Sun Microsystems is phasing out Cobalt, the line of Linux-based hosting appliances it purchased for $2 billion at the height of the Internet boom. Sun has set an end-of-life date of Feb. 19 for its last remaining Cobalt product, the RaQ 550 server, but will continue to provide support and security updates for three years. The decision to discontinue Cobalt, announced Sept. 1, presents a challenge for numerous hosting companies that filled their racks with the distinctive blue server appliances.
The number of sites on Cobalt has declined since August 2002, when it reached its peak of 3.1 million hostnames and 942K active sites. Our November hosting survey found Linux-Cobalt serving 871K hostnames and 527K active sites.
The phaseout of Cobalt comes at a time of considerable flux in the Linux server market. With Red Hat changing its licensing terms, many hosting companies are considering alternative Linux distributions. The discontinuation of Cobalt is bound to prompt further shift in market share among Linux vendors.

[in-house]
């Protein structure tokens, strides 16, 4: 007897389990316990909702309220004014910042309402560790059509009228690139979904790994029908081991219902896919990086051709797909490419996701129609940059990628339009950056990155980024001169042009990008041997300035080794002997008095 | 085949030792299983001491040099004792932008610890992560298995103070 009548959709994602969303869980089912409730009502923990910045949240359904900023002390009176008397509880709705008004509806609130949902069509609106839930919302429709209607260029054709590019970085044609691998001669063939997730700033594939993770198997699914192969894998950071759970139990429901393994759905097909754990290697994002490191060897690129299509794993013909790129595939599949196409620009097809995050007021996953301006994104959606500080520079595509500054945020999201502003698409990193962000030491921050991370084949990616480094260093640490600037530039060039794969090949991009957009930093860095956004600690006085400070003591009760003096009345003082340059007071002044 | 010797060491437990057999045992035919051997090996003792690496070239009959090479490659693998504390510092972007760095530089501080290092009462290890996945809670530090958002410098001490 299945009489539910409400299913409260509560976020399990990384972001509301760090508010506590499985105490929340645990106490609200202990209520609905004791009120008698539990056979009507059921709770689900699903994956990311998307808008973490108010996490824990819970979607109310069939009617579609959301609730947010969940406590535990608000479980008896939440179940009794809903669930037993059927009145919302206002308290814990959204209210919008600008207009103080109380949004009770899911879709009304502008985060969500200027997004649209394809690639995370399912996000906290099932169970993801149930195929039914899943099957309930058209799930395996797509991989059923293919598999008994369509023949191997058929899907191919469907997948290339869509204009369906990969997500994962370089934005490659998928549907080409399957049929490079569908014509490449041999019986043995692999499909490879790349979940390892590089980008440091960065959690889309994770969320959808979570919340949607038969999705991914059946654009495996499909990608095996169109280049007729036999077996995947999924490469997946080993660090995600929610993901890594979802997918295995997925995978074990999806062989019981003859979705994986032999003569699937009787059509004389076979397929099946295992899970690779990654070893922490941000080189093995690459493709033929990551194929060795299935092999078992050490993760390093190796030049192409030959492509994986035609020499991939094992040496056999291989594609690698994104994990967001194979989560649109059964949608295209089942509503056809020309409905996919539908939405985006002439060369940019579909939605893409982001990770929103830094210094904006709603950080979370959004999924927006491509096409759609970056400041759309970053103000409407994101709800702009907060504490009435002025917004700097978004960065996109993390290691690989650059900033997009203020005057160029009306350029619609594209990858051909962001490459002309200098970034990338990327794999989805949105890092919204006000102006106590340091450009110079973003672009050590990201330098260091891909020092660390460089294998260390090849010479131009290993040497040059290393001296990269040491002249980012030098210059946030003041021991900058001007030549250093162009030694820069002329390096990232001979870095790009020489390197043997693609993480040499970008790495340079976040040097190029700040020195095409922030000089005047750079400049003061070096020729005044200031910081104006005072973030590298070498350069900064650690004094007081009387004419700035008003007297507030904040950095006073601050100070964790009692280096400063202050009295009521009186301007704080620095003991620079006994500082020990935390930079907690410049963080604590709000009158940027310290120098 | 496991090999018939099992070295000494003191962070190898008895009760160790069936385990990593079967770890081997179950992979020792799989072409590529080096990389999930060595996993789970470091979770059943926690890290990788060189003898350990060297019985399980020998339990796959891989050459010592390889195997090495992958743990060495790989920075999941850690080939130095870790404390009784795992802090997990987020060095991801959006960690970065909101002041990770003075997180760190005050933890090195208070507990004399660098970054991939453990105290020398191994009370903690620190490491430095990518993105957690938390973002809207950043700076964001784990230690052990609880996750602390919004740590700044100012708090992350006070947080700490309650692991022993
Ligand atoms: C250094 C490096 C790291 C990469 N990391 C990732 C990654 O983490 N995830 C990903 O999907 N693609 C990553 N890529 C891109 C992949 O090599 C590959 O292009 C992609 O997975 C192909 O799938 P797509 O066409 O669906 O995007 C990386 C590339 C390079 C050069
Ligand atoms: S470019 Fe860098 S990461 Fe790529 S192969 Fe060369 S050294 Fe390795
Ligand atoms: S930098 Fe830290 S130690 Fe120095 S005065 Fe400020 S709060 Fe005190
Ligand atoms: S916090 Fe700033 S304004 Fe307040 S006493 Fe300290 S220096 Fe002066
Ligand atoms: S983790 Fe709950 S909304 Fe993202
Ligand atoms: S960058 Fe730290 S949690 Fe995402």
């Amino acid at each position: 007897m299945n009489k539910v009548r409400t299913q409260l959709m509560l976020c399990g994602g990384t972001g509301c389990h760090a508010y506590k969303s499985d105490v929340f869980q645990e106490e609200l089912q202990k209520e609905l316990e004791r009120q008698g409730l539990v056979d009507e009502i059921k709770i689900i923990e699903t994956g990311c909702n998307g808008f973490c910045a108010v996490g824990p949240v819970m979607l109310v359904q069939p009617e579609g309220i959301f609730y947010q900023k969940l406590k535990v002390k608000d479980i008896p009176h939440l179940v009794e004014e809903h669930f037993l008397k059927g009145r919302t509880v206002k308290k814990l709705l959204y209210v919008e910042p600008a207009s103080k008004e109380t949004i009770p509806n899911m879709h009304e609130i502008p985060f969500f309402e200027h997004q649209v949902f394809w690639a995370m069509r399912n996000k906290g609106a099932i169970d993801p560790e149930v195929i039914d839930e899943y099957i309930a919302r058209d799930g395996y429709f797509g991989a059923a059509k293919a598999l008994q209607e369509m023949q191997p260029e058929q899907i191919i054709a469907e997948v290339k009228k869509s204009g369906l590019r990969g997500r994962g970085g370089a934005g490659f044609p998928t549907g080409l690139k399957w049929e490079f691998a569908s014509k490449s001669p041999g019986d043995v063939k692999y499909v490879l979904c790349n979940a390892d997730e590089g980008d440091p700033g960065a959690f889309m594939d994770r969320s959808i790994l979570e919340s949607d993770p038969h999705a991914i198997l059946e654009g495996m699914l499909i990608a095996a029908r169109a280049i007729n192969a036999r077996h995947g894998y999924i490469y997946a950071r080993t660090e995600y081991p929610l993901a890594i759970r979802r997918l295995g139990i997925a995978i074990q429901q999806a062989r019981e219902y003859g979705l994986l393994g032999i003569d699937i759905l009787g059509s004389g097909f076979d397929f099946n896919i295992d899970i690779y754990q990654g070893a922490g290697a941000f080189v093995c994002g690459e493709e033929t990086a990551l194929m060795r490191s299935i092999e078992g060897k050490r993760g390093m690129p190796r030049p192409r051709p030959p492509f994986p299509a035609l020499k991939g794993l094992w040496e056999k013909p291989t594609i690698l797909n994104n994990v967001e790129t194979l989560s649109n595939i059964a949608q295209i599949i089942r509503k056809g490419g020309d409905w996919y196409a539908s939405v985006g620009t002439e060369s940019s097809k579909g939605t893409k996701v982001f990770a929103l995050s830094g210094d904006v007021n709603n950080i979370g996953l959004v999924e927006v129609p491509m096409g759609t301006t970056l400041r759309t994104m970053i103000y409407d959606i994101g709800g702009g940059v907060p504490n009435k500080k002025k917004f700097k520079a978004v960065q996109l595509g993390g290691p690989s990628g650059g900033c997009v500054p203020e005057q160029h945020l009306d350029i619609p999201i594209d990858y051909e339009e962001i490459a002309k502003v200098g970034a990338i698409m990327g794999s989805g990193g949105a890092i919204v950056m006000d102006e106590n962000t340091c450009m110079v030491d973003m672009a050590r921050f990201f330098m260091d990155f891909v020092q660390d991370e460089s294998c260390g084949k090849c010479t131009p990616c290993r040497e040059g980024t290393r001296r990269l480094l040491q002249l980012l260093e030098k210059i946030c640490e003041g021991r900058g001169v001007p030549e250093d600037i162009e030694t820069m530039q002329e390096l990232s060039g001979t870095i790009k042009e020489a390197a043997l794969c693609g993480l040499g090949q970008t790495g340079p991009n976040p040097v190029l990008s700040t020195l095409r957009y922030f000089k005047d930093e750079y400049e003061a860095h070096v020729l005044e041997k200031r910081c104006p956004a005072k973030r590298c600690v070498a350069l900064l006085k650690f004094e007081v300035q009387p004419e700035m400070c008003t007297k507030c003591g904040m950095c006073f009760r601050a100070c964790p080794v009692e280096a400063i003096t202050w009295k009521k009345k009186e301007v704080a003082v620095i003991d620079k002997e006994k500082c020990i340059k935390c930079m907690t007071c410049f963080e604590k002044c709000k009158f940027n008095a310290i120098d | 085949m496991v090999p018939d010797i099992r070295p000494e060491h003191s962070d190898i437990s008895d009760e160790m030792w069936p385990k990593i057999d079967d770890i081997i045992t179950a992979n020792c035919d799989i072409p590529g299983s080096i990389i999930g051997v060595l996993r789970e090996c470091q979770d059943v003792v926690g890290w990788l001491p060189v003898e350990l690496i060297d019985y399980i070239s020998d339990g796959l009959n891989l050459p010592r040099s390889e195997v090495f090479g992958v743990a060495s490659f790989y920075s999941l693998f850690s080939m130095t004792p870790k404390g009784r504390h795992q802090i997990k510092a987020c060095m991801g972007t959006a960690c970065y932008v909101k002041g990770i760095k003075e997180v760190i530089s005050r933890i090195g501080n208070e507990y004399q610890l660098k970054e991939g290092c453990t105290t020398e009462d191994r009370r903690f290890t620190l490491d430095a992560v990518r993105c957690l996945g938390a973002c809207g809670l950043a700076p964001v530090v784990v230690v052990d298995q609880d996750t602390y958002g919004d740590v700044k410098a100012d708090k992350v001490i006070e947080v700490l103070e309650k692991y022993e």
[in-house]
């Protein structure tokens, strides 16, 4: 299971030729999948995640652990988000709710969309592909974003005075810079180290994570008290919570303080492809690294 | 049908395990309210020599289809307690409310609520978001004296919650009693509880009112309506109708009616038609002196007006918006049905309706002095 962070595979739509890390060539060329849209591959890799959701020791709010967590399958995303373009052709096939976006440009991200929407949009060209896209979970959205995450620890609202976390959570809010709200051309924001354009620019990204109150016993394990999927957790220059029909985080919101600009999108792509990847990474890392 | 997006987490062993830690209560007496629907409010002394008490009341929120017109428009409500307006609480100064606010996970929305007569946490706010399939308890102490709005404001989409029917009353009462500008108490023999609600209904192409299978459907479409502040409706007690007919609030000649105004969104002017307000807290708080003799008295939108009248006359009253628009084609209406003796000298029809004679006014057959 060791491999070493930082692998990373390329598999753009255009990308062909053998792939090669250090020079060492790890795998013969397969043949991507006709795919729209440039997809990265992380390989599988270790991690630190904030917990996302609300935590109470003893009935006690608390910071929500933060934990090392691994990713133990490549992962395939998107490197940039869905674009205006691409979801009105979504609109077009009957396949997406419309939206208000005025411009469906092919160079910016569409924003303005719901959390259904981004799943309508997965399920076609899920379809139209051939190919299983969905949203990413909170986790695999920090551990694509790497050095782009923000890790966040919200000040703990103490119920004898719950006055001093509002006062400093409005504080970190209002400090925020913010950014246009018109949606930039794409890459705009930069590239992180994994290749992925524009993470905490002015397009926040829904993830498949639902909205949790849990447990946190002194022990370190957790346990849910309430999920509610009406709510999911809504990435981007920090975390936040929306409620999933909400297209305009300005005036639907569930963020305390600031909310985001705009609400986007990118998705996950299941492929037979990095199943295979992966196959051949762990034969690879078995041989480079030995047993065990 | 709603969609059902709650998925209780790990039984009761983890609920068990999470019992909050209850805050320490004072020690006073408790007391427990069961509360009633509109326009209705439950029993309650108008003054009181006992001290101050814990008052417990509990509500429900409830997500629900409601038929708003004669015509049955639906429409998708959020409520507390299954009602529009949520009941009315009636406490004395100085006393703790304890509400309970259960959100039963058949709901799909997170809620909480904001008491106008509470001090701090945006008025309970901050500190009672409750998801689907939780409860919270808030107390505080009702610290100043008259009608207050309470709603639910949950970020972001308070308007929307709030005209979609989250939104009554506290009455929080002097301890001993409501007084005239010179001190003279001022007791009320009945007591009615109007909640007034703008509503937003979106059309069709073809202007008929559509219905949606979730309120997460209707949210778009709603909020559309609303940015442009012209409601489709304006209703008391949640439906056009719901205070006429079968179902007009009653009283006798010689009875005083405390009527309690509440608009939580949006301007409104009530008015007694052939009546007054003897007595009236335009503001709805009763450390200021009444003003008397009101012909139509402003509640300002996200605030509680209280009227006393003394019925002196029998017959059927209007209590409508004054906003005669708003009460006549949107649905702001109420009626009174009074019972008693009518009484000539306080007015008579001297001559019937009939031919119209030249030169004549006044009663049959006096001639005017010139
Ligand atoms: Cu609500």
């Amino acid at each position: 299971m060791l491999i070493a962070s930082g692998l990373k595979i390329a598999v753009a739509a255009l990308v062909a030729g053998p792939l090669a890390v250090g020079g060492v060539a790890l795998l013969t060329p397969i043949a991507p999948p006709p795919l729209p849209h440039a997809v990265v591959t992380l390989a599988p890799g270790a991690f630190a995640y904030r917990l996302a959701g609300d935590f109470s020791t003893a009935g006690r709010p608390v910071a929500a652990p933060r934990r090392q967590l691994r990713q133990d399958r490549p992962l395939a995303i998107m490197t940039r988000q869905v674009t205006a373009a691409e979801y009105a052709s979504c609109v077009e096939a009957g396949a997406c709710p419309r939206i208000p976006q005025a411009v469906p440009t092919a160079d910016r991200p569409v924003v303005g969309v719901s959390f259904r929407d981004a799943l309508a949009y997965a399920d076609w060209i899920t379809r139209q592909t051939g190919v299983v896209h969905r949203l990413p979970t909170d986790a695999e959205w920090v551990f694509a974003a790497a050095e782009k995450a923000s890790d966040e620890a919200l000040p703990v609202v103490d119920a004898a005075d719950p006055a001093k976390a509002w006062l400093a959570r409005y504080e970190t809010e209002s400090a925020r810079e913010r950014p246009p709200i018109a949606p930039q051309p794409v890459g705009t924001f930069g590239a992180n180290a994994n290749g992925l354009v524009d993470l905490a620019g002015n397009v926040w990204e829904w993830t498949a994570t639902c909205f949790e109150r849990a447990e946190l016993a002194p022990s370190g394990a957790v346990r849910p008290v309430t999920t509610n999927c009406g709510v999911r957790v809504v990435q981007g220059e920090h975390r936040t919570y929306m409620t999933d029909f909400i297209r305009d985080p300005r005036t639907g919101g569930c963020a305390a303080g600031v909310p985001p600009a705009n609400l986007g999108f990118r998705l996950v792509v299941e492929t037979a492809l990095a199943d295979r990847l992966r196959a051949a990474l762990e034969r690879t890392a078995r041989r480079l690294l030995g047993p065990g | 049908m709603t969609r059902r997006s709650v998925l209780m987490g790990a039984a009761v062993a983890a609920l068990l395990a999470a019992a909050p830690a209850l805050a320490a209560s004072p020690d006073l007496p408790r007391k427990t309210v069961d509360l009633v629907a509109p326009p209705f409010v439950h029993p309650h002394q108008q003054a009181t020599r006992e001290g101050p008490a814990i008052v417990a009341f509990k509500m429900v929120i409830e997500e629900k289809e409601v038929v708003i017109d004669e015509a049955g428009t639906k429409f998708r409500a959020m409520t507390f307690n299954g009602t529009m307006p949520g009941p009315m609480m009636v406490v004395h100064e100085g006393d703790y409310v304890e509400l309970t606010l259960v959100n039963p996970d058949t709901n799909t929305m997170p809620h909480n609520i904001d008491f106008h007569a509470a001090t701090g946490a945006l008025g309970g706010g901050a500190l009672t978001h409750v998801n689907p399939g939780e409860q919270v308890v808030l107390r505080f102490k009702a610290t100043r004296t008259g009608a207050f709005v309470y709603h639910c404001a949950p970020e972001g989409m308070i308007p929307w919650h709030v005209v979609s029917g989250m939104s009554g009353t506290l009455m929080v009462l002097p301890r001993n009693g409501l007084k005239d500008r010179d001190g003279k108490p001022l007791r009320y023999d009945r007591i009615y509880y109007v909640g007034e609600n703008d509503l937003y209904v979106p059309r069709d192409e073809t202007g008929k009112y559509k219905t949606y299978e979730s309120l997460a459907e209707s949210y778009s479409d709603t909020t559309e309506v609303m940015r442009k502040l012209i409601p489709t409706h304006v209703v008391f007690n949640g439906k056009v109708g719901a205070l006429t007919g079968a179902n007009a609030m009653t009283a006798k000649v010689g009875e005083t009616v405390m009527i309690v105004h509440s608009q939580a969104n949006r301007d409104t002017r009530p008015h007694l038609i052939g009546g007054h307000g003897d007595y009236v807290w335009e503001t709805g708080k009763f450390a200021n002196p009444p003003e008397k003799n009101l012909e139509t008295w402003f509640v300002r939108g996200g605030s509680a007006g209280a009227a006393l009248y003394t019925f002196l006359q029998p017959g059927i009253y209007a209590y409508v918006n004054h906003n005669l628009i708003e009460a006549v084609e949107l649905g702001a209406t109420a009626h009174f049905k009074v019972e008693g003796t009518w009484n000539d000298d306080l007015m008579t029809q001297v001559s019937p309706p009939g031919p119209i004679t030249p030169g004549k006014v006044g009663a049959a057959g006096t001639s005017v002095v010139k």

Cobalt products became popular with hosting companies for their compact 1U design and user-friendly interface. The acquisition of Cobalt Networks in September 2000 marked a strategic shift for Sun. At the time, the all-stock deal was seen as providing a rapid entry into both the Linux and server appliance markets, and a combination of two of Microsoft’s most successful competitors.
But Sun struggled to position Cobalt, and new products from hosting automation vendors made accessible control panels more widely available. Meanwhile, the focus of hosts interested in high-density servers shifted from 1U rackmount units to ultra-thin blade servers. In January Sun took a $1.6 billion charge to its earnings to reflect the decreased value of the Cobalt acquisition.